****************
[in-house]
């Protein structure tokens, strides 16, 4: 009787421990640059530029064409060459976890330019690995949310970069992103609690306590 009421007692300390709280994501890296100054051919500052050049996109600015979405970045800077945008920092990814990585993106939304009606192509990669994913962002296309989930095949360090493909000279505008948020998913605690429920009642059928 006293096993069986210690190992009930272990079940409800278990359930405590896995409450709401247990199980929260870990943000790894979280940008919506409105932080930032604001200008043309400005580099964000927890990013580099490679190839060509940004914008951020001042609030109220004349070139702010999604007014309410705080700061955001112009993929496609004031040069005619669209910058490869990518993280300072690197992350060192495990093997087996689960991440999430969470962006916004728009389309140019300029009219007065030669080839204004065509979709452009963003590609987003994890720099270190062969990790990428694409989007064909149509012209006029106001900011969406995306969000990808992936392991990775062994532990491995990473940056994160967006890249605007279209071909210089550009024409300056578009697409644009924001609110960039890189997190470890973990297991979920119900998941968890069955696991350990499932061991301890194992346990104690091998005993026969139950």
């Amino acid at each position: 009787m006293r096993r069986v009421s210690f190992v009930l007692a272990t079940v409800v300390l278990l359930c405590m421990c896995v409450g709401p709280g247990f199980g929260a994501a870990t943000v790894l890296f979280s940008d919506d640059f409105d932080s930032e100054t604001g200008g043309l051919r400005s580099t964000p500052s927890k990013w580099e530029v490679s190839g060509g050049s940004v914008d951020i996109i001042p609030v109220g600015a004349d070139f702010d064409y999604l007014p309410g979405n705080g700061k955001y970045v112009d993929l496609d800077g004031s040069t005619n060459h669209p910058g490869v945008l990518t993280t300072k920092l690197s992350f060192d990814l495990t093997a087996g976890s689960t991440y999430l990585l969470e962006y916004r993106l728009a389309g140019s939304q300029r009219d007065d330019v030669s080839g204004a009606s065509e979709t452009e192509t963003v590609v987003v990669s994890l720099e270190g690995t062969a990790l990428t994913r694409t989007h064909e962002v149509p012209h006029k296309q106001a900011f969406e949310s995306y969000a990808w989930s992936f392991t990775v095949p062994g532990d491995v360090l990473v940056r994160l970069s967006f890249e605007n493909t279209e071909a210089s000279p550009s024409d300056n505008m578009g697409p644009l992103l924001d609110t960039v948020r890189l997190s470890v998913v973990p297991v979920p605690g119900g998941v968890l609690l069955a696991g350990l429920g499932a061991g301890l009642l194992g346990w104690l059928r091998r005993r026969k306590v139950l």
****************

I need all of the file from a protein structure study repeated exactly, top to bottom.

[in-house]
């Protein structure tokens, strides 16, 4: 009787421990640059530029064409060459976890330019690995949310970069992103609690306590 009421007692300390709280994501890296100054051919500052050049996109600015979405970045800077945008920092990814990585993106939304009606192509990669994913962002296309989930095949360090493909000279505008948020998913605690429920009642059928 006293096993069986210690190992009930272990079940409800278990359930405590896995409450709401247990199980929260870990943000790894979280940008919506409105932080930032604001200008043309400005580099964000927890990013580099490679190839060509940004914008951020001042609030109220004349070139702010999604007014309410705080700061955001112009993929496609004031040069005619669209910058490869990518993280300072690197992350060192495990093997087996689960991440999430969470962006916004728009389309140019300029009219007065030669080839204004065509979709452009963003590609987003994890720099270190062969990790990428694409989007064909149509012209006029106001900011969406995306969000990808992936392991990775062994532990491995990473940056994160967006890249605007279209071909210089550009024409300056578009697409644009924001609110960039890189997190470890973990297991979920119900998941968890069955696991350990499932061991301890194992346990104690091998005993026969139950």
């Amino acid at each position: 009787m006293r096993r069986v009421s210690f190992v009930l007692a272990t079940v409800v300390l278990l359930c405590m421990c896995v409450g709401p709280g247990f199980g929260a994501a870990t943000v790894l890296f979280s940008d919506d640059f409105d932080s930032e100054t604001g200008g043309l051919r400005s580099t964000p500052s927890k990013w580099e530029v490679s190839g060509g050049s940004v914008d951020i996109i001042p609030v109220g600015a004349d070139f702010d064409y999604l007014p309410g979405n705080g700061k955001y970045v112009d993929l496609d800077g004031s040069t005619n060459h669209p910058g490869v945008l990518t993280t300072k920092l690197s992350f060192d990814l495990t093997a087996g976890s689960t991440y999430l990585l969470e962006y916004r993106l728009a389309g140019s939304q300029r009219d007065d330019v030669s080839g204004a009606s065509e979709t452009e192509t963003v590609v987003v990669s994890l720099e270190g690995t062969a990790l990428t994913r694409t989007h064909e962002v149509p012209h006029k296309q106001a900011f969406e949310s995306y969000a990808w989930s992936f392991t990775v095949p062994g532990d491995v360090l990473v940056r994160l970069s967006f890249e605007n493909t279209e071909a210089s000279p550009s024409d300056n505008m578009g697409p644009l992103l924001d609110t960039v948020r890189l997190s470890v998913v973990p297991v979920p605690g119900g998941v968890l609690l069955a696991g350990l429920g499932a061991g301890l009642l194992g346990w104690l059928r091998r005993r026969k306590v139950l």